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Observe, Plan, Engage and Nurture. Based on more than 100 years of combined experience of implementing Operational Excellence and manufacturing improvement in fast-moving consumer goods (FMCG) factories. The OPEN continuous improvement system is the key to unlocking productivity improvement for the type of factories that service the FMCG sector.
Achieving Operational Excellence (OpEx) and World Class Manufacturing (WCM) traditionally involves using consulting firms to implement continuous improvement systems, Lean programmes or Six sigma approaches. That works for large factories, but getting to effective on an OpEx framework shouldn’t need to take external support. There is now another way to access the valuable information for World Class Manufacturing practices, Kaizen systems, and achieve operational excellence in manufacturing and operations management.
An off-the-shelf continuous improvement (CI) system is a new idea. You will need to take care to choose what is right for you. However, herein you will find videos, animations, and resources to teach you the hidden mysteries of sustaining continuous improvement and how to make rapid productivity gains.
The framework is structured around OPEN – a type of manufacturing improvement audit, or Lean audit. It allows you to put a measure on operational excellence, whilst defining a world class manufacturing methodology to implement. Whether it has been about implementing 5S in manufacturing or tracking the progress of meetings, CI audits have long been used as an essential element in sustaining manufacturing improvement, and in building operational excellence.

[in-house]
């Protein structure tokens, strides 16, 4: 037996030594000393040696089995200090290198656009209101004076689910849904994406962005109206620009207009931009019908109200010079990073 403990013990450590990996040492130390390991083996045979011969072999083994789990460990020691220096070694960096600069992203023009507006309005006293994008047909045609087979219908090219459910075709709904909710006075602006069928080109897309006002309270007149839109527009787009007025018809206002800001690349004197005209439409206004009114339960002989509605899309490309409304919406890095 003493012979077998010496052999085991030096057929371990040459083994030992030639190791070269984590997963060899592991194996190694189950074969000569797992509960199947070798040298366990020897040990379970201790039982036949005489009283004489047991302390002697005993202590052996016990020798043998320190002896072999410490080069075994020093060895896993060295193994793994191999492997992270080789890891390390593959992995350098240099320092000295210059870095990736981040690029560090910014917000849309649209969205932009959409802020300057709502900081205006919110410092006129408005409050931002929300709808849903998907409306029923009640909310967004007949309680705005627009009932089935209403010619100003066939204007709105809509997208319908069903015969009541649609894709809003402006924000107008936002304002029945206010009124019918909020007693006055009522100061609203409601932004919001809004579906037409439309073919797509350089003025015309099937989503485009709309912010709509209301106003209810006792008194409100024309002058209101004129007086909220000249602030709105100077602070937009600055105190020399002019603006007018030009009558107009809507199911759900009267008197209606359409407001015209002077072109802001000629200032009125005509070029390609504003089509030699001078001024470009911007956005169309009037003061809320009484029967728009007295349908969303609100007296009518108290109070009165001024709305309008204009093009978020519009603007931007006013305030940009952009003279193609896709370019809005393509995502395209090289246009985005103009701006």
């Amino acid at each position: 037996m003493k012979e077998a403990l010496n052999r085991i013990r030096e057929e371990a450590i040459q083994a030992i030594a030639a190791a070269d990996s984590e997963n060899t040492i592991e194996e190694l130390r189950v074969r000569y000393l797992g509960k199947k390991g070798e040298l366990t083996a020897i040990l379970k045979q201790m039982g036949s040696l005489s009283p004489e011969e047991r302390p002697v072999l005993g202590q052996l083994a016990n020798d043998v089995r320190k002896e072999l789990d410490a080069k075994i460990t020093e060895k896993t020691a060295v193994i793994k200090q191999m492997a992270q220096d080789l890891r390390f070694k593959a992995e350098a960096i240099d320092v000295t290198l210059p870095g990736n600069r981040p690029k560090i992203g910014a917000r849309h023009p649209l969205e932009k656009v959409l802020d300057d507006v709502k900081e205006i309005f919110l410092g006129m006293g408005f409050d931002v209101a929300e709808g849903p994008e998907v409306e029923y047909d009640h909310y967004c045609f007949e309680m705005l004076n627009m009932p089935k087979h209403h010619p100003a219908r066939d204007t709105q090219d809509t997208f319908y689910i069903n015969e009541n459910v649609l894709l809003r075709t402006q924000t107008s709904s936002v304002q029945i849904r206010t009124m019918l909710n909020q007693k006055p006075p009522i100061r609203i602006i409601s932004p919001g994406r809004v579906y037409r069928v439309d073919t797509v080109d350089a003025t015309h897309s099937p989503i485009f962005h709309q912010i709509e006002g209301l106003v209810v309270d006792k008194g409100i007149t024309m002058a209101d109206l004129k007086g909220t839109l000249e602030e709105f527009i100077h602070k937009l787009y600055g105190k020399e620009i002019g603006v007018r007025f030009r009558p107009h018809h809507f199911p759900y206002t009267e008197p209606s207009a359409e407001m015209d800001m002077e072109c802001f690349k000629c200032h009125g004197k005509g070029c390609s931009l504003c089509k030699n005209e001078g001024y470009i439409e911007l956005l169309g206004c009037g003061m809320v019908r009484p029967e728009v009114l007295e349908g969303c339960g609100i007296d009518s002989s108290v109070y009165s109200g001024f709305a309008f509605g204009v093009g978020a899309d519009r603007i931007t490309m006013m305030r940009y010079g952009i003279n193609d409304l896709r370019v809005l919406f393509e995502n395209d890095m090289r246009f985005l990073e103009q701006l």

FMCG refers to the manufacture of Fast Moving Consumer Goods – that includes Food, Beverage, household goods such as bleach or cleaning products, over the counter pharmaceuticals, some textiles – essentially if you buy it in a supermarket or large high street store, it’s definitely a consumer good, and probably fast moving (not literally as whizzing about on legs – fast moving as in selling lots of them😊).
People often don’t think about it – but UK FMCG manufacturing is the largest single manufacturing sector, larger than automotive and aerospace combined – and if you think about your weekly shopping bill compared to what you spend going on flights and on your car, it probably shouldn’t be so surprising.
It is a wide sector – sometimes unfairly called a “Sector of Sectors” - but there are strong commonalities. It doesn’t really matter if your putting bleach or cod liver oil in a bottle, then into a carton, outer, and onto a pallet – the problems are surprisingly similar.
FMCG is characterised by lower requirements for asset utilisation than other manufacturing sectors such as chemical or automotive – essentially the machines are cheaper to buy, but take more people to run. It also typically has a range of skilled and unskilled workers, and therefore the need for strong people engagement is essential to the long term success of the business.